Like a series of random punctuation marks, the many islands of the Solomons archipelago lay along the southern section of the Pacific Ring of Fire, in between the countries of Papua New Guinea to the north, and Vanuatu to the south. An independent country since 1976, the Solomon Islands are a quite special blend of Pacific Island Melanesian culture and phenomenal tectonic forces, which have created a chain of mountainous islands that are rich in native rainforest, spectacular volcanoes and incredible lagoons.
Underwater, there are rich reef systems and an amazing variety of marine life together with one of the highest concentrations of WWII wrecks in the Pacific.
Somewhat off the beaten track and to a degree tainted by the civil disorder that convulsed the country from 1998 to 2004, the Solomon Islands have long since stabilized and are open for business again, offering a most rewarding destination for divers.
Selectivity… New Georgia
At the beginning of this year, having heard and read much about the country, I decided that it really was time I explored the Solomon Islands first-hand.
My first port of call when visiting a new location is always Google Earth, because it really does put everything into perspective, and with the Solomon Islands, I soon realized that I needed to be selective.
The country consists of a total of almost 1,000 islands organized into nine provinces, plus the capital territory of Honiara on the northwest coast of the island of Guadalcanal. All of which means there are a lot of places to dive, and deciding where to go is a bit like the kid in the candy store—where to start?
Working the Internet hard narrowed down the first choice—land-based resort or liveaboard?
Honiara is the base for the respected liveaboard company, Bilikiki Cruises, who operate two boats in the Solomons. While logistically this offered the easiest place to begin as you fly in and go straight onto the boat, I opted for land-based diving so that I could get a deeper sense of the local cultures.
I eventually settled on two locations in the New Georgia area of the large Western Province of the Solomon Islands: Uepi Island Resort, in the huge Marovo Lagoon at the eastern end of the province, and Munda, in the not quite so large Roviana Lagoon on the southern coast.
Both these locations have excellent reputations, and logistically, they are pretty easy to get to, as Solomon Airlines operates regular domestic flights from Honiara to New Georgia with stops at both Seghe, which is the closest airstrip for Uepi Island, and Munda.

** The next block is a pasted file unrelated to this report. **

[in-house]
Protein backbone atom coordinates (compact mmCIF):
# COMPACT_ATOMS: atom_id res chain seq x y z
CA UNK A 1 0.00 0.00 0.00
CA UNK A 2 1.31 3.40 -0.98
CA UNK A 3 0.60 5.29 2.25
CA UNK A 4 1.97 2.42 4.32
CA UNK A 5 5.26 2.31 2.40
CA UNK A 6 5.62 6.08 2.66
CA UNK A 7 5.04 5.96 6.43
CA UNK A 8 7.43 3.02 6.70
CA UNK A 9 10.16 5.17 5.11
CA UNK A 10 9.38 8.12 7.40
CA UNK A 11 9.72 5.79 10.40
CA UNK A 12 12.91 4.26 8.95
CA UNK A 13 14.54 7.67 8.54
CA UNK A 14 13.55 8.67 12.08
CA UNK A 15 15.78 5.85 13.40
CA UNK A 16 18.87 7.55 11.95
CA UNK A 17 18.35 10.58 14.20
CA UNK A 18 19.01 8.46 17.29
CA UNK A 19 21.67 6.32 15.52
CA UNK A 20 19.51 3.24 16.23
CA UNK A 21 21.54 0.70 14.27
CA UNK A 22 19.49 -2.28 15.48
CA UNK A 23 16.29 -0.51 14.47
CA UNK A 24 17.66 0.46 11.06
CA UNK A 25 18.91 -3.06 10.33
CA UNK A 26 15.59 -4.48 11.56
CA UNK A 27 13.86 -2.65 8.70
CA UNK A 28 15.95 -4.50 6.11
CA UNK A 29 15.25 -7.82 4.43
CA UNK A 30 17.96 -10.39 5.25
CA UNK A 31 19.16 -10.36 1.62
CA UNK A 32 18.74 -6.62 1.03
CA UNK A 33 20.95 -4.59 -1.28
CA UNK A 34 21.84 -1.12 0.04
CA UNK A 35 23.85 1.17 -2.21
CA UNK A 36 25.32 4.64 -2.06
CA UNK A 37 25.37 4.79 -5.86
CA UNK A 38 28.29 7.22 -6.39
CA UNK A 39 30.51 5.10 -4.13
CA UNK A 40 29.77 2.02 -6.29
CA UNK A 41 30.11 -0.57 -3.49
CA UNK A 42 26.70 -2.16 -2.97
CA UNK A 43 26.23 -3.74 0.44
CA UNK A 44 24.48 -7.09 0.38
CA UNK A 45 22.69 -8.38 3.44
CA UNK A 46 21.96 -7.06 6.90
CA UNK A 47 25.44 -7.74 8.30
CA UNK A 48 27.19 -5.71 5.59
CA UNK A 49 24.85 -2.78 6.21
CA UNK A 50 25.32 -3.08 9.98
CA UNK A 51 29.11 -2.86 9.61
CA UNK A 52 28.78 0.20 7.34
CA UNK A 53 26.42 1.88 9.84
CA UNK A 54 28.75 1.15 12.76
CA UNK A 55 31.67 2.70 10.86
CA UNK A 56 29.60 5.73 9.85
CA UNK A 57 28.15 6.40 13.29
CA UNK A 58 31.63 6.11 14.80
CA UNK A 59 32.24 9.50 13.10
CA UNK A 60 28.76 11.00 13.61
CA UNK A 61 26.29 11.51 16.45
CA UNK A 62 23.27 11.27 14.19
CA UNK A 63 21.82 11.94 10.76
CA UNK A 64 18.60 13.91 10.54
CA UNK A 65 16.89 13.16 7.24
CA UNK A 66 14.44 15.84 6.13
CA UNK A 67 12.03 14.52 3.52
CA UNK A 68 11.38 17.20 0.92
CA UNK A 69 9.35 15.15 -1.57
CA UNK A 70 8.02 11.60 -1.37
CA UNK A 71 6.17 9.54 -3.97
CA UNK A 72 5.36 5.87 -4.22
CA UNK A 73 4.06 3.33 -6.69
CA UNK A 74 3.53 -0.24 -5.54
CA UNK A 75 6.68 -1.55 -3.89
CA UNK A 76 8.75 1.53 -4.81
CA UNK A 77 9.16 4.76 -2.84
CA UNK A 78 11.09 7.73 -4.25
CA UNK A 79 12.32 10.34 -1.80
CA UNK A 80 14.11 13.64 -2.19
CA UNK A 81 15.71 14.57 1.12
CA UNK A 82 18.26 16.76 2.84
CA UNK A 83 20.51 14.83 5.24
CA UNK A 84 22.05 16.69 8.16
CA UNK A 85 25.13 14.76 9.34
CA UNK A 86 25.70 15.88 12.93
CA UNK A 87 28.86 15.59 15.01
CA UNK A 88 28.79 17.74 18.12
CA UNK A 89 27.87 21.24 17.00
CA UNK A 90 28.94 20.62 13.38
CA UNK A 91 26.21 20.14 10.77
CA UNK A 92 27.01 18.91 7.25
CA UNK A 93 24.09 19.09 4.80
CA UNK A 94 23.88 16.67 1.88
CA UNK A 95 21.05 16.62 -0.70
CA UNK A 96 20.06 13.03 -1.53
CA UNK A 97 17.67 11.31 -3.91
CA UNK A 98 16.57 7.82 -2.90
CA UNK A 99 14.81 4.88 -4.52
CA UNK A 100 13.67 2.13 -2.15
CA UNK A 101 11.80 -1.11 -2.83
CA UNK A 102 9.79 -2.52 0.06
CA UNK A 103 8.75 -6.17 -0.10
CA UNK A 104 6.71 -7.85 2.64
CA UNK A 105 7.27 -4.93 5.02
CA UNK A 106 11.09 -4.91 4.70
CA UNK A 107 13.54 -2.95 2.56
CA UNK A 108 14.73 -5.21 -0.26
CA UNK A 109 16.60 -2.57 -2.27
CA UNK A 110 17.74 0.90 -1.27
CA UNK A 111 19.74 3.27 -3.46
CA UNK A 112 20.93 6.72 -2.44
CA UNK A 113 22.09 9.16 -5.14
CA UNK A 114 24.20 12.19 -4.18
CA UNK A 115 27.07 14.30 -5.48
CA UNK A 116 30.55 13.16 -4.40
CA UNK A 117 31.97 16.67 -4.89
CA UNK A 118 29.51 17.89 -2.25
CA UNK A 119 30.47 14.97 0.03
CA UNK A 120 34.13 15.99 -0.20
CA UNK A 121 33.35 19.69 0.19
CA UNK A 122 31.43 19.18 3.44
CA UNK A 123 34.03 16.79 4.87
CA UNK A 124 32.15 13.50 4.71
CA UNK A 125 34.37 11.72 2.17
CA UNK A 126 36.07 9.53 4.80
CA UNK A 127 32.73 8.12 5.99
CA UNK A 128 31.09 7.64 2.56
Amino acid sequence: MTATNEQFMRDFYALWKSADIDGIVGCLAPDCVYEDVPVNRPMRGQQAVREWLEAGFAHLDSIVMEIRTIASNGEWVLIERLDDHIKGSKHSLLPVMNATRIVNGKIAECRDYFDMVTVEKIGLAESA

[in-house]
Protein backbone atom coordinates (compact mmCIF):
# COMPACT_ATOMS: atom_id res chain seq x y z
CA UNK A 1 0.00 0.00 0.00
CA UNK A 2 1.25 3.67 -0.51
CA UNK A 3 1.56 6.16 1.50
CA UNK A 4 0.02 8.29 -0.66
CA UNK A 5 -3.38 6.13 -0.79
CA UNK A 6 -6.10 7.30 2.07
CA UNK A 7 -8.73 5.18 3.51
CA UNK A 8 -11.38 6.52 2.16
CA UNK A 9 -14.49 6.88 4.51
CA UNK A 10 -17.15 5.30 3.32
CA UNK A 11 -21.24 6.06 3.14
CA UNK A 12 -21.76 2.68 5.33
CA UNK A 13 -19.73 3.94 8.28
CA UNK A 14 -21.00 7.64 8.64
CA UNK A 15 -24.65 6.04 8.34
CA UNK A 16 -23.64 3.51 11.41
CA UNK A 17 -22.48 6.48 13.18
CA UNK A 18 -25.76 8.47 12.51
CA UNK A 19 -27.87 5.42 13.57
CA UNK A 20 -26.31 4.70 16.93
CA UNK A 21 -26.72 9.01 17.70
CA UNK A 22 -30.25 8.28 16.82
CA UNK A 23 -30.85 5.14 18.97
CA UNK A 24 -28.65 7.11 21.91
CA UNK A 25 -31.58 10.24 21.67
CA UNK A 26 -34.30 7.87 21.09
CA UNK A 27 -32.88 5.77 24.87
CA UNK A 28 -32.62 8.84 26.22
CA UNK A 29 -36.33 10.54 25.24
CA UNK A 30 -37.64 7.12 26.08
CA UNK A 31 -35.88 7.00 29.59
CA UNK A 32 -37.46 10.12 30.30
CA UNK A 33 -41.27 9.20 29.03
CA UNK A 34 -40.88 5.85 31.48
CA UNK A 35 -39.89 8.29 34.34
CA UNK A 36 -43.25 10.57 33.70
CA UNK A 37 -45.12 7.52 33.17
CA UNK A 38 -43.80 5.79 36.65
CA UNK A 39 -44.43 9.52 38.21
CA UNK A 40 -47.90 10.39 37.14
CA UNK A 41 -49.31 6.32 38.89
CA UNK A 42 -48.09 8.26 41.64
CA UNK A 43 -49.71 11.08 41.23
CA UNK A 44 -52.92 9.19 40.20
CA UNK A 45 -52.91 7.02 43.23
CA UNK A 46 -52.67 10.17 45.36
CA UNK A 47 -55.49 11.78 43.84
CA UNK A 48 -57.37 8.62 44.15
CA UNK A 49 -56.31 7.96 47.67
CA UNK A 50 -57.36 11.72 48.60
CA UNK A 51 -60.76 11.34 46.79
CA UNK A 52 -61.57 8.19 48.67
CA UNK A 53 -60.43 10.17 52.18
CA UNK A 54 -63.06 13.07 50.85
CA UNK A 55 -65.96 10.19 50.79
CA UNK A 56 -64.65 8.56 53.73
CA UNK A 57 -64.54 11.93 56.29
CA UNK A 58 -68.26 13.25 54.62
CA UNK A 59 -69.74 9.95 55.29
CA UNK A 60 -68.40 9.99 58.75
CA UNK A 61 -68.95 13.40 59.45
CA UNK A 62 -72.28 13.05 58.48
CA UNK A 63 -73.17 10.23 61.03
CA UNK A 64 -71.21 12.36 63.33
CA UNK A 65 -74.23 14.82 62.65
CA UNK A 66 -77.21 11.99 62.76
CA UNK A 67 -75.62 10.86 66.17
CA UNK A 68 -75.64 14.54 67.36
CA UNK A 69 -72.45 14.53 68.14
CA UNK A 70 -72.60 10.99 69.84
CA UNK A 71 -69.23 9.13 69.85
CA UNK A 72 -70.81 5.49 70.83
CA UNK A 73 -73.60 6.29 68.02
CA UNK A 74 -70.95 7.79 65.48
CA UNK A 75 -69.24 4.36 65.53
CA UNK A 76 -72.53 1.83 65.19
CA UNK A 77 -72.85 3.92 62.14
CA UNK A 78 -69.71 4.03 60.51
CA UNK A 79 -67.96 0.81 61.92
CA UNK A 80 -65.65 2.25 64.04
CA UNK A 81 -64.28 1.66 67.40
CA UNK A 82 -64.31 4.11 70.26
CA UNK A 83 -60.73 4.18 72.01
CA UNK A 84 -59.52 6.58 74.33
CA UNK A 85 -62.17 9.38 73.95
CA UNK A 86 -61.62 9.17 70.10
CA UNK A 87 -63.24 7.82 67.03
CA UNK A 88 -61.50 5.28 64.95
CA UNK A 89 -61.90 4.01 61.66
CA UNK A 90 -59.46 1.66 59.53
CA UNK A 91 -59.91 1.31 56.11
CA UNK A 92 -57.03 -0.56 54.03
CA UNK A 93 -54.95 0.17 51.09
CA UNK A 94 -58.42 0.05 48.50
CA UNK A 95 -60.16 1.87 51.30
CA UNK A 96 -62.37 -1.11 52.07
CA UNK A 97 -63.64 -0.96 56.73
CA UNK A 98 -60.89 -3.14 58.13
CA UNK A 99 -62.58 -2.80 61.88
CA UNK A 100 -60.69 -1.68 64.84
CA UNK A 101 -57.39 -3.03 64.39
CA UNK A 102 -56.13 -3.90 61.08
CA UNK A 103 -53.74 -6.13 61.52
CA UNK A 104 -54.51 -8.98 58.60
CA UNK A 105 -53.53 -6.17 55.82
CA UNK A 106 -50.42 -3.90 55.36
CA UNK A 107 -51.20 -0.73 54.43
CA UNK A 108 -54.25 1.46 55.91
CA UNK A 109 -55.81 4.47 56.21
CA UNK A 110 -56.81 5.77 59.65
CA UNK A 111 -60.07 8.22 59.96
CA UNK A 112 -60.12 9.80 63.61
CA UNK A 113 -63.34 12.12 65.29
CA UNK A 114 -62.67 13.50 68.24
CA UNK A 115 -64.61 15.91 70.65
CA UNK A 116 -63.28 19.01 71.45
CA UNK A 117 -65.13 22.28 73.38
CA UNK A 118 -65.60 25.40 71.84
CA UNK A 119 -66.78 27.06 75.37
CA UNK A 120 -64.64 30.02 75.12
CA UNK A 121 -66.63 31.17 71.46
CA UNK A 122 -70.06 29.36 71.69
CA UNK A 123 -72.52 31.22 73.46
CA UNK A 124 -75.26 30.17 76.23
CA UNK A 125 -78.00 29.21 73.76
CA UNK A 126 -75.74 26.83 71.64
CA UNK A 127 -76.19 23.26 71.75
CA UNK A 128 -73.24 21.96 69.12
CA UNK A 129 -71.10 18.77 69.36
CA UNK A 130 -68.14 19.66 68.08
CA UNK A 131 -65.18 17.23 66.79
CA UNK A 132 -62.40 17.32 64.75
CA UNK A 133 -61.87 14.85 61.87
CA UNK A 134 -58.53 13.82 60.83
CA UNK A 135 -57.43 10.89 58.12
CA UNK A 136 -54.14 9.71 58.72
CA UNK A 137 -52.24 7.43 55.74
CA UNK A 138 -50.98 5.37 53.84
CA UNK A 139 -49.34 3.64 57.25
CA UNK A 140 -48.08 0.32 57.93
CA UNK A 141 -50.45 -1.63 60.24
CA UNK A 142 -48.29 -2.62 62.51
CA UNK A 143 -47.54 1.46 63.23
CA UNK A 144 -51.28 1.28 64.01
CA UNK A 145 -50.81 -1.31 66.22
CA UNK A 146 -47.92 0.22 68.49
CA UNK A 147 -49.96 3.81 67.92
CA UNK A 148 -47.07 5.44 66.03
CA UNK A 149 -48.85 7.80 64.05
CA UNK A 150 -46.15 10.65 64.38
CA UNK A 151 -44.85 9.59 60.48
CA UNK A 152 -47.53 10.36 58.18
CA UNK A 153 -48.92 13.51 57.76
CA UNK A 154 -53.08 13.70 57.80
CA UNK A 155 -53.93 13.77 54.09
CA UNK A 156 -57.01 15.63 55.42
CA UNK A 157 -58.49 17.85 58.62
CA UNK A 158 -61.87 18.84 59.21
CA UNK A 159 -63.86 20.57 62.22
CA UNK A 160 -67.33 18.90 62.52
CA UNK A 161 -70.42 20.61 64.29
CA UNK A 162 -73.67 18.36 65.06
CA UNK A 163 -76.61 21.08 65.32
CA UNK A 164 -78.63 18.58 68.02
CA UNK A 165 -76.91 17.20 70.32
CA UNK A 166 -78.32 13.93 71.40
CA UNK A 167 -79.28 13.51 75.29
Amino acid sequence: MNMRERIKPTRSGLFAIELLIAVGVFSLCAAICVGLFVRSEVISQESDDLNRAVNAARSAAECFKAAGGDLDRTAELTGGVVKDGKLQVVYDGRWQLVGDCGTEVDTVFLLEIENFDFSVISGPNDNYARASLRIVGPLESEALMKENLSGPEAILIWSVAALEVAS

There were another couple of places in New Georgia I would have loved to include: the spectacular Gatokae Island on the southern edge of the Marovo Lagoon and the wrecks of Gizo on the western tip of New Georgia. But my time for travel was limited, so I eventually decided that they would have to wait for next time.
A bad rap?
If certain sections of the Australian media are to be believed, the Solomon Islands is the Afghanistan of the Pacific, and only the intervention under the Regional Assistance Mission to the Solomon Islands (RAMSI) stopped it from actually becoming a failed state.
RAMSI was launched in July 2003 at the request of the Solomon Islands government, after the civil disorder had reached a crisis point. It was basically a plea for help to its Pacific Ocean neighbors. Led by Australia, RAMSI consisted of military, police and civilians from a coalition of regional countries that stepped in and quickly stabilized the situation, restoring law and order, and over time, establishing the foundations for the Solomon Islands to grow again.
But perceptions linger, and I had lots of raised eyebrows in Australia when I told friends and colleagues that I was off to the Solomon Islands for three weeks. My personal acid test for such situations is to take off my watch, leave it and anything else of value in my room, pick up my cheap shirt-pocket camera and go for a walk to see what happens.
I always ask around if is it safe to go walkabout. From the taxi driver who brought me from Honiara Airport to the hotel concierge, I got a general “no worries”. Sure enough there were no worries, and I walked for many miles around Honiara without a single problem, meeting lots of nice people on the way.
Having “survived” Honiara, the next part of my journey was the flight to Seghe, which is the main airstrip for the Marovo Lagoon and the stopping off point for Uepi (rather amusingly pronounced you-pee) Island.
The flight heads northwest from Honiara towards New Georgia, passing over the scenic Russell Islands group on the way. The journey provides the first real indication of the incredible beauty of this country, as you fly over one rainforest covered island after another—all surrounded by the clear blue waters of the Solomon Sea. Then, as the plane descends over the Marovo Lagoon towards Seghe, you can see how the outer barrier islands form what is in fact the largest saltwater lagoon in the world, and an appreciation forms for its sheer magnitude!
There really is something uniquely exciting about getting off a small plane on a grass airstrip on a remote island and watching your dive gear being extracting from the cargo bay. Feeling a little bit like a cross between Indiana Jones and Jacques Cousteau, I walked over to the arrivals area—which is also the departure area, shop and waiting area, all consolidated into a single small wooden building—and was met by my “driver” from Uepi (...)
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